Archaeoastronomy is a field that studies how the ancients saw the stars – and how they used their knowledge of them. Ancient people in Egypt, Ireland, Greece, and the Americas were capable of determining the times of astronomical events with great accuracy, and incorporated this into their architecture. The Greeks used advanced knowledge of geometry to study the heavens, but even the Mayans, who had no written language, were able to gain advanced knowledge about the heavens and studied the movement of Venus. People around the world have also made their own interpretations of constellations. While the Greek’s Orion and Great Bear are familiar to us, Ancient Egyptians saw hippopotamuses in the heavens, whereas the Incans drew out llamas.
In Ireland, Newgrange is an architectural structure of ancient times, a grassy mound surrounded by huge stones and with a door that leads into its inner chamber. Its single door points towards the sun during the sunrise on the date of the winter solstice. A “roof box” above the door allows sunlight at that time to flood into the central chambers of the monument.
Astronomy was often tied closely to astrology and the spiritual in the ancient world, as evidenced by the unique swirls etched into the outer rim of stones at Newgrange. We know that shamanism was common in this time period in Ireland; today, shamans are known to take hallucinogens that are believed to invoke spiritual visions. When asked to draw what they saw in their hallucations, the patterns closely resemble those patterns in Newgrange - indicating that the place was likely of religious importance.
Farther south, in Egypt, the Great Pyramids of Giza mark the last standing of the Seven Wonders of the Ancient World. They were built at different times, but must have been constructed with the ultimate plan of all three in mind, due to the way they are oriented together. In particular, the pyramid of Khufu and the pyramid of Khafre are aligned such that, during the sunset on the Summer Solstice, the sun hits the horizon exactly in between them. This resembles one of their hieroglyphs, akhet, which shows the sun setting in between two mountains. The akhet hieroglyph had to do with the afterlife.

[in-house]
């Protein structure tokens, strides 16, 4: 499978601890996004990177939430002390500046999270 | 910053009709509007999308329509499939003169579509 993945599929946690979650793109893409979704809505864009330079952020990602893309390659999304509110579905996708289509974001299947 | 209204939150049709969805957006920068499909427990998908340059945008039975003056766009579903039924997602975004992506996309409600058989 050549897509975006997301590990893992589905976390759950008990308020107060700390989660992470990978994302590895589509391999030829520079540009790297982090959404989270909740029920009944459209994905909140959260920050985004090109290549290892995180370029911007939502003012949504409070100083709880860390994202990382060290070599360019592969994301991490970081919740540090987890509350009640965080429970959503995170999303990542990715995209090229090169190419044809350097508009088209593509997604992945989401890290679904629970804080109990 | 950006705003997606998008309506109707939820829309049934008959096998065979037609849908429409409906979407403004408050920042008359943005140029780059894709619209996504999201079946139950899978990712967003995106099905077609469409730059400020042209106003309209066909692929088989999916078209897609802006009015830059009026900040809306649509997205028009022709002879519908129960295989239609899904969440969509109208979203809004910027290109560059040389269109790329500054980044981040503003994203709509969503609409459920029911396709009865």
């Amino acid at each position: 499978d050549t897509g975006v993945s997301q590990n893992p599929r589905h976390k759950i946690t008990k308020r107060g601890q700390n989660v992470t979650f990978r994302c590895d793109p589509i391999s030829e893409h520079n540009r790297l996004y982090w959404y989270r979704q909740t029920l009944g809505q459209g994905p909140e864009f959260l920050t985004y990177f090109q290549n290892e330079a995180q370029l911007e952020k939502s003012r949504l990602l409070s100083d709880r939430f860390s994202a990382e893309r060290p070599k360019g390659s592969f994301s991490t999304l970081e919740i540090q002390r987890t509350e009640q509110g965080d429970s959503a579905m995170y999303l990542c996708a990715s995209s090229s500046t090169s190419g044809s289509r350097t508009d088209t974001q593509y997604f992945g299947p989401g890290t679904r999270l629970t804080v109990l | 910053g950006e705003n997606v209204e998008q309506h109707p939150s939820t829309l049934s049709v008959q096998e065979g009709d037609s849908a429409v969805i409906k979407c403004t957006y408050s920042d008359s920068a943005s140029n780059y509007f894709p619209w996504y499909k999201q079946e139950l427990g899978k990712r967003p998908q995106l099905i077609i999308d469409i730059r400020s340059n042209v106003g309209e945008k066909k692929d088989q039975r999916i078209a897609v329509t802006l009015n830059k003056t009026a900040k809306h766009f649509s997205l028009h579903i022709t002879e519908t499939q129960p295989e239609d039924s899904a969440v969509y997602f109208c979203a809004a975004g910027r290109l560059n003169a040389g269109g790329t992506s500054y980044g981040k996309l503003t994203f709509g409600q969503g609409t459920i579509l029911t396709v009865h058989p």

Religion in Ancient Egypt included the belief that the Pharaohs were of the stars, and would go back to them upon death. This likely holds the key to understanding the mysterious air ducts in the Great Pyramid (of Khufu), whose angles point to important stars in ancient Egyptian religion: a star in Ursa Minor, Thuban (which was then the North Star), Sirius, and the stars in Orion’s Belt.
The Mesoamericans also built things that had connections to their knowledge of the stars. That includes the city at Macchu Picchu, and the Chichen Itza pyramid. Macchu Picchu includes two towers - one designed for observing the winter solstice, and another for the summer solstice. The Chichen Itza pyramid has a particularly striking feature that plays with shadows. Each face of the pyramid has a serpent’s head at the middle of the base. On the equinoxes, the shadow from the pyramid’s corners set a wavy, serpentine shadow pattern that leads down to the sculptured head – giving the illusion of the snakes slithering down the pyramid.
The Mesoamericans were not the only ancients who designed cities around solstices and equinoxes. In Italy, the Roman city now known as Aosta has star-inspired features, including a main axis of the city's layout oriented to the path of the sun during winter.
Ancient people around the world had an advanced understanding of astronomy, math, and architecture that made these remarkable constructions possible. From the designers of Stone Henge, oriented around the solstices, to the mathematicians of Ancient Greece, who used geometry to find out how far away the sun is from the earth, many ancient cultures were a lot more advanced than are often first assumed.
To learn more, check out the course "Archaeoastronomy" from the Politecnico di Milano with Professor Giulio Magli on www.coursera.org . Coursera has some lecture-heavy courses but this is not one of them! It's six weeks' worth of pure fun and fascination. : )
On Ancient Greece, Geometry, and Astronomy: See Teaching Textbook's Geometry curriculum.